Least Common Denominator
What is a ...
... Denominator?
The denominator is the bottom number in a fraction.
It shows how many equal parts the item is divided into
... Common Denominator?
When the denominators of two or more fractions are the same, they have Common Denominators.
... Least Common Denominator?
it is the smallest of all the common denominators.
Why?
Why do we want common denominators?
Because we can't add fractions with different denominators:
Before we can add them we must make the denominators the same.
Finding a Common Denominator
But what should the new denominator be?
One simple answer is to multiply the current denominators together:
3 × 6 = 18
So instead of having 3 or 6 slices, we will make both of them have 18 slices.
The pizzas now look like this:
They now have common denominators (but not the least common denominator)
(Read more about Common Denominators.)
Least Common Denominator
That is all fine, but 18 is a lot of slices ... can we do it with fewer slices?
The Least Common Denominator will help us. Here is how to find it.
First list the multiples of each denominator:
\frac{1}{3}  List multiples of 3:  3, 6, 9, 12, 15, 18, 21, ...  
\frac{1}{6}  List multiples of 6:  6, 12, 18, 24, ... 
Now find the smallest number that is the same:
multiples of 3:  3, 6, 9, 12, 15, 18, 21, ...  
multiples of 6:  6, 12, 18, 24, ... 
The answer is 6, and that is the Least Common Denominator.
So instead of using 18 like before, we we can use 6
We want both fractions to have 6 slices:
 \frac{1}{3} can be multiplied (top and bottom) by 2 to get \frac{2}{6}
 \frac{1}{6} already has a denominator of 6
And our question now looks like:
One last step is to simplify the fraction (if possible). In this case 3/6 is simpler as 1/2:
And that is what the Least Common Denominator is all about.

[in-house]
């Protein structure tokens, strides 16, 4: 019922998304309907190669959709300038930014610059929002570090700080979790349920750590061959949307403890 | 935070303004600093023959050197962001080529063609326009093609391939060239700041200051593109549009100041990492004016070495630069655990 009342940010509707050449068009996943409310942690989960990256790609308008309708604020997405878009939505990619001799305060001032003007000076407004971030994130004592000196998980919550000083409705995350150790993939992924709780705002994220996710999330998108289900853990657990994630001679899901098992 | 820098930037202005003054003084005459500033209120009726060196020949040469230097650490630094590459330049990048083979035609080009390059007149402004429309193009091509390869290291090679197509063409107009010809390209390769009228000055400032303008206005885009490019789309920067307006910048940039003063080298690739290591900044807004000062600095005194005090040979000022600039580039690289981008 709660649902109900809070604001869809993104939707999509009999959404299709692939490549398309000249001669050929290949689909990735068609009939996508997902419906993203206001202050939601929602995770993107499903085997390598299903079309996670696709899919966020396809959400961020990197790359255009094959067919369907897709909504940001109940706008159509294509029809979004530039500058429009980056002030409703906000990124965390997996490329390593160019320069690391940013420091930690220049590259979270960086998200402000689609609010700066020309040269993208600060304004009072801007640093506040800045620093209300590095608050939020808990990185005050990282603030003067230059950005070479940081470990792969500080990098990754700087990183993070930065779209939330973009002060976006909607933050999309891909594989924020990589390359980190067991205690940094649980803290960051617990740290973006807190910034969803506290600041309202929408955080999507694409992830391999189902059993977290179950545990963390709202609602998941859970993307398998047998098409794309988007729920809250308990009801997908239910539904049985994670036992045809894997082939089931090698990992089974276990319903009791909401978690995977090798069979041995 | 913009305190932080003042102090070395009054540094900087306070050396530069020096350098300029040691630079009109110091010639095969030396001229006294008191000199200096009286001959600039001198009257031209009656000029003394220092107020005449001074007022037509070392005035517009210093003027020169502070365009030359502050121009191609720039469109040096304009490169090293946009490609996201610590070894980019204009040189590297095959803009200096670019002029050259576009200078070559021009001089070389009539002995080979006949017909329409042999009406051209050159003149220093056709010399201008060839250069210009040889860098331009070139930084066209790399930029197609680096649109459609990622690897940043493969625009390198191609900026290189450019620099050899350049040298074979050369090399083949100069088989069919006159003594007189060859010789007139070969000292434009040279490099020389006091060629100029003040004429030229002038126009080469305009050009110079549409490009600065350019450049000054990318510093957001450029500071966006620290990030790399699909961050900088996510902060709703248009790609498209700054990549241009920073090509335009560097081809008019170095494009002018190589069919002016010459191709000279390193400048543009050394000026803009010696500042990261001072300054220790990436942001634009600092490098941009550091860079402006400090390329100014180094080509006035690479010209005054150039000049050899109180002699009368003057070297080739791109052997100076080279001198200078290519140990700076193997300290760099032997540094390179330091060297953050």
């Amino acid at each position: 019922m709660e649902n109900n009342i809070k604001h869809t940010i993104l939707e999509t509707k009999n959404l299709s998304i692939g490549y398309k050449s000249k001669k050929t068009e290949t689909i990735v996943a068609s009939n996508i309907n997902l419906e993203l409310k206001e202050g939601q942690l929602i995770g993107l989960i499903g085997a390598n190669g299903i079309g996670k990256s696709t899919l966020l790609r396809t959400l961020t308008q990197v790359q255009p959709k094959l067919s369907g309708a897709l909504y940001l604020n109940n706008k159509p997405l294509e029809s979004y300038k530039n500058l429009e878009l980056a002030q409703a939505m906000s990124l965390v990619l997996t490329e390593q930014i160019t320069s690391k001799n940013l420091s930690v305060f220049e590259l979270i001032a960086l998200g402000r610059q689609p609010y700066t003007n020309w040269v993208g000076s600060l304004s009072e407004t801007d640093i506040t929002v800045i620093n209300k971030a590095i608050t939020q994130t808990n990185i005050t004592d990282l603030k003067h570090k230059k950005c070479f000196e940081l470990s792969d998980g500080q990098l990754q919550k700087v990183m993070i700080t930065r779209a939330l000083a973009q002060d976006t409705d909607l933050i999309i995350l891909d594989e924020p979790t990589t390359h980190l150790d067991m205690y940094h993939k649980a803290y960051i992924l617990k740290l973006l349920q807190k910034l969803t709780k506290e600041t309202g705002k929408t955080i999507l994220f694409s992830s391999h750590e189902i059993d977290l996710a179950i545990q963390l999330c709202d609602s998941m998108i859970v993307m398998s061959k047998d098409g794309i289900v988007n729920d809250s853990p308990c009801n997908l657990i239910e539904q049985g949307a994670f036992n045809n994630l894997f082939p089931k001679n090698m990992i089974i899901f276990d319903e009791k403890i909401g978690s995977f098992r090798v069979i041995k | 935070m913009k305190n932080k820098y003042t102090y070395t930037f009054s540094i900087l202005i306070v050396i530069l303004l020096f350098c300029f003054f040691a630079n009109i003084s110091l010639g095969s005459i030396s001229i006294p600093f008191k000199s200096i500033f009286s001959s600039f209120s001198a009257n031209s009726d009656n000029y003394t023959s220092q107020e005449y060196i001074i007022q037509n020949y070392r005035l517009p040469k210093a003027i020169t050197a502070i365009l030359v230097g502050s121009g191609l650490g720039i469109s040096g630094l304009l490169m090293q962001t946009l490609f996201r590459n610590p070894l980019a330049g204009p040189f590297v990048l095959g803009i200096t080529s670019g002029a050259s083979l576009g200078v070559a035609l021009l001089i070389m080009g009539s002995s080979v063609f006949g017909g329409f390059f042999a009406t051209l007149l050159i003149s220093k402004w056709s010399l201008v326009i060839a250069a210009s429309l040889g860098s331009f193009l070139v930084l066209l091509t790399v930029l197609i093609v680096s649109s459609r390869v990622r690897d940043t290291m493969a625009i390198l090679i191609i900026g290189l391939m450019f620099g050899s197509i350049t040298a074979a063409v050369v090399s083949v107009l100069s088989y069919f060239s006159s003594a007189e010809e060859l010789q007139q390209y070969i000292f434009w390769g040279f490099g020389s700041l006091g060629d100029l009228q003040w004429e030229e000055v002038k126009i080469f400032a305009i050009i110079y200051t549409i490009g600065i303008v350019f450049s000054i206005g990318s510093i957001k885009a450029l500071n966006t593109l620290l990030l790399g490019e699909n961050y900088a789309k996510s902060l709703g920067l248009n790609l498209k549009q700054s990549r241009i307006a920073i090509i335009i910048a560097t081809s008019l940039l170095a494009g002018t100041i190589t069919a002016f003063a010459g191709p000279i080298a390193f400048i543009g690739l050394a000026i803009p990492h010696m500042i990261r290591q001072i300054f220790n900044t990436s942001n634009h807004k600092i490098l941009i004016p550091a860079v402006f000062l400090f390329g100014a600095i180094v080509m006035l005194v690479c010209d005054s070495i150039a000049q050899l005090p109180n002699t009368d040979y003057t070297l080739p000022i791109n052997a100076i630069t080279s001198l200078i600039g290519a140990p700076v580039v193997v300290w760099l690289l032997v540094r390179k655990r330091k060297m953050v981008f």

It lets us add (or subtract) fractions using the least number of slices.
What Did We Do?
The trick was to list the multiples of each denominator, then find the Least Common Multiple
In the previous example the Least Common Multiple of 3 and 6 was 6.
In other words the Least Common Denominator of \frac{1}{3} and \frac{1}{6} is 6.
Here are the steps to follow:
 Find the Least Common Multiple of the denominators (which is called the Least Common Denominator).
 Change each fraction (using equivalent fractions) to make their denominators the same as the least common denominator
 Then add (or subtract) the fractions, as we wish!
Example: What is \frac{1}{6} + \frac{ 7}{15} ?
The Denominators are 6 and 15:
multiples of 6:  6, 12, 18, 24, 30, 36, ...  
multiples 15:  15, 30, 45, 60, ... 
So the Least Common Multiple of 6 and 15 is 30.
Now let's try to make the denominators the same.
Note: what we do to the bottom of the fraction,
we must also do to the top
For the first fraction we can multiply top and bottom by 5 to get a denominator of 30:
× 5  
\frac{1}{6}  =  \frac{5}{30} 
× 5 
For the second fraction we can multiply top and bottom by 2 to get a denominator of 30:
× 2  
\frac{7}{15}  =  \frac{14}{30} 
× 2 
Now we can do the addition by adding the top numbers:
\frac{5}{30} + \frac{14}{30} = \frac{19}{30}
The fraction is already as simple as it can be, so that is the answer.
Least Common Multiple Tool
To find the least common denominator automatically use the Least Common Multiple Tool. Just put in the denominators, press the button, and the least common denominator is shown.One More Example
Example: What is \frac{3}{8} + \frac{5}{12}?
List the multiples of 8 and 12
multiples of 8:  8, 16, 24, 32, 40, ...  
multiples 12:  12, 24, 36, 48, ... 
The Least Common Multiple is 24
For the first fraction we can multiply top and bottom by 3 to get a denominator of 24:
× 3  
\frac{3}{8}  =  \frac{9}{24} 
× 3 
For the second fraction we can multiply top and bottom by 2 to get a denominator of 24:
× 2  
\frac{5}{12}  =  \frac{10}{24} 


× 2 
Now we can do the addition:
\frac{9}{24} + \frac{10}{24} = \frac{19}{24}
The fraction is already as simple as it can be, so that is the answer.